15. Take a Break From Technology–Especially Your Smartphone

Media overload–be it television, radio, Internet, or social networking–is the sixth top cause of stress in the U.S. Given that your smartphone can deliver all of these–at once!–it’s probably best to stay away from it when you’re trying to reduce stress. Staying away from your smartphone for a while gives you time to focus on yourself, clear your mind, and work through your stress without distractions.

16. Download a Stress App (And Use It)

If you simply can’t get away from your smartphone, use it to your advantage. Apps like Relax Melodies feature anxiety-relieving music, and Breathe2Relax guides breathing exercises. The Acupressure: Heal Yourself app helps reduce stress levels by teaching you where to find your body’s acupressure points, and Worry Box — Anxiety Self-Help acts as a journal to help you deal with your stressors.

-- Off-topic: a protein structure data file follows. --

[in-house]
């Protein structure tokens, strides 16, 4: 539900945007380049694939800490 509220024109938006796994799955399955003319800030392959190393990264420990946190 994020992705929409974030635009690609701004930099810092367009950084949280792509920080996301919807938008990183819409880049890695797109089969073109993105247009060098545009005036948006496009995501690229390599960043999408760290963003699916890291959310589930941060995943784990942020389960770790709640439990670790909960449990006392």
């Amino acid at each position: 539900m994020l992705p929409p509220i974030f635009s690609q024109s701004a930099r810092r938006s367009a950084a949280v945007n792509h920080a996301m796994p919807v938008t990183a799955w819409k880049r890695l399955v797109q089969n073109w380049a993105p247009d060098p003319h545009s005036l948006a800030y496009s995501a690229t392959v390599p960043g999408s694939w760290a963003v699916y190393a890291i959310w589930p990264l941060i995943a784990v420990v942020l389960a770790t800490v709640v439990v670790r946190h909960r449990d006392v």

17. Smile

When you’re stressing, you probably don’t feel like smiling, but simply going through the motions can help you feel the happy emotions associated with it. If you need a bit of help, put a pencil between your teeth to simulate the smiling effect.

18. Take a Nap

A common cause of stress is lack of sleep. Furthermore, stress can make it difficult to sleep. It’s an awfully vicious cycle. If you’ve only got a few minutes, lay down and set an alarm to allow yourself a few minutes of rest. At night, try to get at least seven to eight hours of sleep to reduce your day-to-day stress.

19. Find Video Clips on YouTube that Make You Laugh

In addition to boosting your immune system, memory, aerobic endurance, and creativity levels, laughter has been shown to reduce stress hormone levels. Along with that, laughter helps relax tension in the muscles, promote blood flow to the brain, and move more air through the lungs to deliver a cleansing effect similar to deep breathing. A simple way to get in a good laugh is to watch funny Youtube video clips. My favorite ones that get me every time come from the Talking Animals Youtube channel. If you’re an animal lover, you’re really appreciate these!

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20. Play With Your Kids